I’m also working on a variety of other writing projects, including a marriage guide with my friend Dr. Nicole Ausmer, as well as my first fantasy novel that outlines the second life of a character who must attempt to live and learn the Karmic Laws in order to maintain the balance of good vs. evil.



You can catch up with Kari online:

Website: http://www.karisayersbooks.com

Twitter: http://twitter.com/karisayersbooks

Amazon: http://www.amazon.com/author/karisayers

Smashwords: http://www.smashwords.com/profile/view/karisayers

Goodreads: http://www.goodreads.com/karisayers



You can also grab your own copy of The Gifted Souls:



Thanks to Kari for sharing with us and working with us. We can’t wait to see what happens next in the Seventhdust Series. We know that once you read The Gifted Souls that you will be waiting as anxiously as we are. We have no doubt that you, too, will fall in love with this gifted writer and the wonderful stories she crafts.

Summer Shorts II Book Trailers

We are pleased to share the book trailers for our latest anthology, Summer Shorts II: Best Kept Secrets. This collection features short stories from 21 writers from around the world. We are excited about the variety of pieces included and feel like this is going to be our most diverse collection yet.  We hope you enjoy the trailers and the upcoming book, available online June 21, 2014.


Summer Shorts II Cover Image

Nicola J McDonagh: Our June Featured Author

Our featured writer this month is Nicola J McDonagh. She is a writer of contemporary fiction and poetry who hails from Syleham, Suffolk, UK. Nicola was the winner of the Suffolk Book League’s Short Story Competition in 2011, and she was short-listed for the Escalator Genre Fiction Competition in 2012. Her works include Echoes from the Lost Ones, A Silence Heard (books in the YA dystopian/sci-fi series The Song of Forgetfulness published by Fable Press), and Glimmer and other stories, an adult anthology of short stories. She is also featured in two of our DEE anthologies, Aspiring to Inspire and Words of Fire and Ice. She is a reviewer on The Review Board and a resident article writer for All Authors Magazine.

Nikki MacDonagh

Born in Liverpool, Nicola was the youngest of six children who, as she states, “grew up in a chaotic household full of stray animals, musical instruments, and lots of books.” She has spent most of her adult life performing on the stage, gaining an Honors Degree in Drama and English Literature. After working as an actor, scriptwriter, and workshop leader, she moved to Suffolk and was drawn into writing again by the surroundings of her summer home. Nicola went back to college and received a Diploma in Creative Writing from the University of East Anglia. She is an author, creative writing tutor, and photographer, now living in rural Suffolk with her musician husband and, as she describes, “several feral/rescue cats.” She is learning to play the flute and piano accordion and is part of the band The Swamp Kittens. Nicola enjoys cooking, growing vegetables and fruit, and relaxing in a hammock—weather permitting. Nicola continues to experiment with words and photographs and has a website dedicated to her experimental photography: www.tracerlight.co.uk.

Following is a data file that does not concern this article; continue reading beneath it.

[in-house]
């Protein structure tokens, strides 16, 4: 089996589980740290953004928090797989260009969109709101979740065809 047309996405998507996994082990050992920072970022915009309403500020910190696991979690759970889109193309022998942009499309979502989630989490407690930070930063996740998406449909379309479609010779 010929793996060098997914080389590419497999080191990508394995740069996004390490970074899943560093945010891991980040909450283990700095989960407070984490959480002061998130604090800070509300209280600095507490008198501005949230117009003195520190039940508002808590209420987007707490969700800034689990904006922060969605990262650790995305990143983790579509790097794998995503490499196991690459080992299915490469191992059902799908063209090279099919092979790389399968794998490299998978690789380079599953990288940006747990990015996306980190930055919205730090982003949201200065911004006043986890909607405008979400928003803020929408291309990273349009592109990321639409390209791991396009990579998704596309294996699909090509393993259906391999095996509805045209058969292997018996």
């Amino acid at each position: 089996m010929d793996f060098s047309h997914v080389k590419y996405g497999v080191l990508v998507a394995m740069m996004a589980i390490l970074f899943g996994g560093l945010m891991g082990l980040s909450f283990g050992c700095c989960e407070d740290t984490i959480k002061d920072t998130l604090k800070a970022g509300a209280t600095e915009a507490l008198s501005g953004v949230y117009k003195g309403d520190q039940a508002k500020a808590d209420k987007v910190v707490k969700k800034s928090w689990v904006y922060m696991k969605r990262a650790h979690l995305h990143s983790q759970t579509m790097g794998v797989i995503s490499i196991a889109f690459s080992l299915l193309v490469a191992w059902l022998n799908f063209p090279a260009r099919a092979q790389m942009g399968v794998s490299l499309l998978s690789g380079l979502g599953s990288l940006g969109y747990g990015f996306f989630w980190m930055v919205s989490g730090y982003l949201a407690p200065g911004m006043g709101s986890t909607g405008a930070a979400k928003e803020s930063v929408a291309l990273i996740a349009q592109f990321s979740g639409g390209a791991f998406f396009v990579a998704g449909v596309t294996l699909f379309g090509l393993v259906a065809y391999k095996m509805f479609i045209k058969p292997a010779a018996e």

Future projects include: Marauders of the Missing Mummies,a children’s action adventure novel, and an audio book of Glimmer and other stories. Nicola is also engaged in a top secret writing collaboration on a book with the working title Spicasso. To celebrate six months of Glimmer and other stories being published, Nicola is giving away a signed paperback copy. The Kindle version will be on KDP select during the month of June.


Nicola shared her thoughts with us on writing, her favorite books, the influence of her hometown of Liverpool, and the inspiration she draws from her surroundings.


When did you first start writing?

I started writing when I was about nine or ten. I used to write short poems to the weather to make it sunny if it was raining. Sometimes it worked, too. Then I stopped because growing up became more important to me. I do remember, whenever we changed the wallpaper, I would leave some short stories on the walls before the new wallpaper went up. All in pencil so that it would fade quickly. I didn’t write anything for a long time after the age of twelve. When I did go back to writing, it was in the form of scripts for theatre. I started doing prose seriously about eight years ago.